Chicago Monetary Traditions
This paper, prepared for the forthcoming Elgar Companion to the Chicago School of Economics (Ross Emmett and Malcolm Rutherford eds.) describes monetary economics as it existed in four eras at the University of Chicago. It begins with analysis, based on the Real Bills Doctrine, developed by J. Laurence Laughlin, the first chairman of the Chicago Economics Department, and such students as Henry Parker Willis, which had an important influence on the original Federal Reserve Act, and then successively discusses: the inter-war "Chicago tradition" of such economists as Jacob Viner and Henry Simons, but also encompassing Paul Douglas's under-consumptionism; Milton Friedman's "Monetarism"; and New-classical economics as pioneered by Robert E. Lucas Jr. The paper's basic theme is that, although Chicago monetary thought has never been quite as unique and single-minded as some of its admirers have claimed from time to time, it did maintain a certain distinctiveness during its first three eras that has now disappeared.
|Date of creation:||2003|
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- George S. Tavlas, 1998. "Was the Monetarist Tradition Invented?," Journal of Economic Perspectives, American Economic Association, vol. 12(4), pages 211-222, Fall.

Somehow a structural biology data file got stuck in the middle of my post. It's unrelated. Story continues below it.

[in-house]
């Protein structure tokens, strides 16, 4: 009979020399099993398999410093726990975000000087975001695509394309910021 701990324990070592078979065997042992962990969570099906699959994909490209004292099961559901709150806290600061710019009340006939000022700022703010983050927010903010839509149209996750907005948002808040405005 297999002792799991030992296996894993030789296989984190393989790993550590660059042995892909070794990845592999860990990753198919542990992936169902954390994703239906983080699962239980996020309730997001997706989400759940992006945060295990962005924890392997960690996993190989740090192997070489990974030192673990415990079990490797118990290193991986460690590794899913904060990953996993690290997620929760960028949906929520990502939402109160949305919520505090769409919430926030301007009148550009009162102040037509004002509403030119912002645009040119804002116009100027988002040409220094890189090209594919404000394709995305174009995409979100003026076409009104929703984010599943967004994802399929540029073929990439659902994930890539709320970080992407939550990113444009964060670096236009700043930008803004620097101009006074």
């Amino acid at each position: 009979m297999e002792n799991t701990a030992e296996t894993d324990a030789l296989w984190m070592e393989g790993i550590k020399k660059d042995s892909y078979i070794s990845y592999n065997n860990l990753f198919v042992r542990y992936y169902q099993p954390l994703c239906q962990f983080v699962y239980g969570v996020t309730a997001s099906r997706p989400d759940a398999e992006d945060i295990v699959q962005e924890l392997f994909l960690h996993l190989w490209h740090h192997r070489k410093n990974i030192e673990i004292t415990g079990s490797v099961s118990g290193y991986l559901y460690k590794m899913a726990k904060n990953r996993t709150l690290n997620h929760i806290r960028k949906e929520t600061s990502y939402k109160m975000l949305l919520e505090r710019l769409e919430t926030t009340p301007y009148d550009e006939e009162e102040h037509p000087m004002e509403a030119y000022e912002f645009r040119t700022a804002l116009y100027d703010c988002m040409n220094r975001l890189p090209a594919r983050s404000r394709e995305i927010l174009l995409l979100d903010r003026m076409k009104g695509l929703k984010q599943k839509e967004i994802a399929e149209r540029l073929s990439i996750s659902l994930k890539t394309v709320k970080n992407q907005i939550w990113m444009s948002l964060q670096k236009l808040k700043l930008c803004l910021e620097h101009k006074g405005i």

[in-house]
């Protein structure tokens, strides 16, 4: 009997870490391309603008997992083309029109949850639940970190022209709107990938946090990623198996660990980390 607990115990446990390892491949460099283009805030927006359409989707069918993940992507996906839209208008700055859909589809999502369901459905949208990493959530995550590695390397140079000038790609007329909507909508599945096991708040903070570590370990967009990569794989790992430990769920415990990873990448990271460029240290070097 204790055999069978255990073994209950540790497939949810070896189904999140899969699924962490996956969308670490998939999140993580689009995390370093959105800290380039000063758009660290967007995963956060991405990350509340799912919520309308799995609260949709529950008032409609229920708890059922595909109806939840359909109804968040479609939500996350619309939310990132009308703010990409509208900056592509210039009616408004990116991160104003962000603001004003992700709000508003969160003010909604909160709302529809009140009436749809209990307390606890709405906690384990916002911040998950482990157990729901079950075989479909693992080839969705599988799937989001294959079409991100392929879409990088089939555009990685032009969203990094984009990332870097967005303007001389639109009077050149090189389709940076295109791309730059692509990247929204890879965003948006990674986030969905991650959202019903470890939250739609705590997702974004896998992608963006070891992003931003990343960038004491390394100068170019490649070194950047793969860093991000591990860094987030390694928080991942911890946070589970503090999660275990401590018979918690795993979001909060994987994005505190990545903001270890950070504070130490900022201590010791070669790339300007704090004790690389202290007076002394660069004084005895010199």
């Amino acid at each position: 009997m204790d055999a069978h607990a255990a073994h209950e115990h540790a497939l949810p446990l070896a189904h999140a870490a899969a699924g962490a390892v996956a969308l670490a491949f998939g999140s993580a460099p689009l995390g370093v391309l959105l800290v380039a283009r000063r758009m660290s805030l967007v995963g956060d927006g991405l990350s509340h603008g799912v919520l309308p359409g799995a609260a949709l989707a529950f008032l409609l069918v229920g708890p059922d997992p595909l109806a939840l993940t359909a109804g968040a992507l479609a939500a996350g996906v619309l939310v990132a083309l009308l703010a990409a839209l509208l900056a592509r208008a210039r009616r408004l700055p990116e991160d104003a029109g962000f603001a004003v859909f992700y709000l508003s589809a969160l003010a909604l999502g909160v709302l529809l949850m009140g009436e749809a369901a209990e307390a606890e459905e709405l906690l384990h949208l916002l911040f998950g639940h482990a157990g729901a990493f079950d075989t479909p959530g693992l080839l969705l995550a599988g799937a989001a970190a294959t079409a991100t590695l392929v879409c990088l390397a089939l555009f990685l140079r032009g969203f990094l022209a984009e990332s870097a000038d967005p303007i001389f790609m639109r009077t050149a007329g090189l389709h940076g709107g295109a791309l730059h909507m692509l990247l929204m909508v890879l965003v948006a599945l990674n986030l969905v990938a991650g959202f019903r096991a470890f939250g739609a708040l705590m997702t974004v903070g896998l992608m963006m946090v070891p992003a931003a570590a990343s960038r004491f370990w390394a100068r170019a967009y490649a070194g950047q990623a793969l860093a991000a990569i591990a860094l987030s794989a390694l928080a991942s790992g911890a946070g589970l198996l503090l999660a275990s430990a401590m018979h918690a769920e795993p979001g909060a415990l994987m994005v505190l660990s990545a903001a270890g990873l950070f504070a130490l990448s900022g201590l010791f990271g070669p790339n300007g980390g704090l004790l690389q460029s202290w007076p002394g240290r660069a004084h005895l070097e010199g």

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- Ronnie Phillips, 1992. "The 'Chicago Plan' and New Deal Banking Reform," Economics Working Paper Archive wp_76, Levy Economics Institute.
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- Robert W. DIMAND, 2003. "Competing Visions For The U.S. Monetary System, 1907-1913: The Quest For An Elastic Currency And The Rejection Of Fisher'S Compensated Dollar Rule For Price Stability," Cahiers d’économie politique / Papers in Political Economy, L'Harmattan, issue 45, pages 101-121.
- Lucas, Robert Jr., 1972. "Expectations and the neutrality of money," Journal of Economic Theory, Elsevier, vol. 4(2), pages 103-124, April.
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